The US housing market has been losing its wheels despite the Federal Reserve’s rate cuts, and the severity of the problem came to the fore when the Commerce Department released its latest data.
— 🇪🇺 🇲🇨🇨🇭Dan Popescu 🇫🇷🇮🇹🇷🇴 (@PopescuCo) October 24, 2019
More signs that the US housing market is in trouble
Sales of new single-family homes in the US fell in September by 0.7 percent to 701,000 units. The August reading also witnessed a downward revision to 706,000 units as compared to the originally reported 713,000 units.
But what’s alarming is that the monthly price decline was the biggest seen since September 2014 despite tight inventories, a sign that a US housing market crash is here. The median price of a new house slid 8.8 percent year over year in September to $299,400. The month-over-month decline came in at 7.9 percent.
The drop in home prices seems a tad surprising given the tight inventory available on the market. The National Association of Realtors (NAR) recently reported that in September, there were just 4.1 months of existing home inventory. This was lower than the 4.4 months of inventory that was available a year ago and far lower than the ideal inventory level of 6 to 7 months.
The NAR report also revealed that sales of existing homes in the US were down 2.2 percent in September to 5.38 million units. Economists anticipated a 0.7 percent decline to 5.45 million units.
Sales of previously owned U.S. homes declined 2.2% in September, a sign that high prices and slim inventory continue to weigh on the housing sector https://t.co/jqa7c29U5L
— TheUSHousingReport (@USHousingReport) October 22, 2019
The Commerce Department data says that new home inventory slid 0.6 percent in September to 321,000 units, and it would take 5.5 months to clear this inventory at the current pace. Still, prices crashed as flailing consumer confidence seems to have struck the US housing market.
Just last month, Nobel-prize winning economist Robert Shiller predicted that home prices are headed for a crash.
Nobel laureate Robert Shiller said he “wouldn’t be at all surprised” if U.S. house prices start to fall https://t.co/lenGO2DI1H
— Bloomberg (@business) September 5, 2019
His prophecy stands true now, and it is not surprising to see why.
The @FannieMae Home Purchase Sentiment Index (HPSI) decreased 2.3 points in September to 91.5, retreating from a survey high in August. Three of the six HPSI components decreased month over month, including an eight-percentage point drop in the… https://t.co/mzL6MHx2sX #CRE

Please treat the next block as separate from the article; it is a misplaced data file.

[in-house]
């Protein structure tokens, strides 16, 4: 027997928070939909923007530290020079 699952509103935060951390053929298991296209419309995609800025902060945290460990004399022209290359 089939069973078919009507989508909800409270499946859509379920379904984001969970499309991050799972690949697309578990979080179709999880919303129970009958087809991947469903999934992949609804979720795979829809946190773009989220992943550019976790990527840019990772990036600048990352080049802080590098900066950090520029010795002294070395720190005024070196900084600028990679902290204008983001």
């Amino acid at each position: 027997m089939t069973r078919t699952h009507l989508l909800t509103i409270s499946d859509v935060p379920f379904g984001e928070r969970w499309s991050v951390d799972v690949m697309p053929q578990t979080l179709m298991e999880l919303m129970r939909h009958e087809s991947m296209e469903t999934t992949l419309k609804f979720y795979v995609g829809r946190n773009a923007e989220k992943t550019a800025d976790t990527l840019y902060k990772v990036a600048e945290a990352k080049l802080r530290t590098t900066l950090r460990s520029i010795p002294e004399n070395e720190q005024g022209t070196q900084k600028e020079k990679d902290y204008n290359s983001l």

— Connect Media (@connectCRE) October 8, 2019
Fannie Mae had recently reported that the Home Purchase Sentiment Index for September had slid 2.3 points, as Americans became more concerned about the security of their jobs. The US-China trade war has led to a manufacturing slowdown while hiring growth is also losing momentum.
Worth noting @ADP revised down its August report, showing employers added 38K fewer jobs than 1st reported. "Businesses have turned more cautious in their
hiring…If businesses pull back any further,
unemployment will begin to rise," Mark Zandi of Moody's says in the report. pic.twitter.com/Gr2kLjXcrY
— Joint Economic Committee Democrats (@JECDems) October 2, 2019
With the probability of a recession looming large, consumers can be expected to play it safe and not go for big-ticket purchases. That’s bad news for the US housing market.
US housing starts fall from a 12-year high @CNBC declined 9.4% to a seasonally adjusted annual rate of 1.256 million units last month as construction in the volatile multi-family housing segment dropped. #usEconomy #housingStarts #RealEstate https://t.co/6FtLa5A6r8
— Nik Kornaros (@nikoNorthState) October 17, 2019
What’s more, there was a sharp fall in US housing starts last month. This indicates that the US housing market inventory could get tighter. But as we have just seen, tighter inventories don’t guarantee higher prices anymore.
Builders will be forced to lower prices in order to entice tight-fisted consumers and clear off their inventories – but they already seem to be doing that as the sharp fall in the price of new homes indicates. If that’s indeed the case, then we shouldn’t be in denial and accept the fact that the US housing market crash has officially arrived.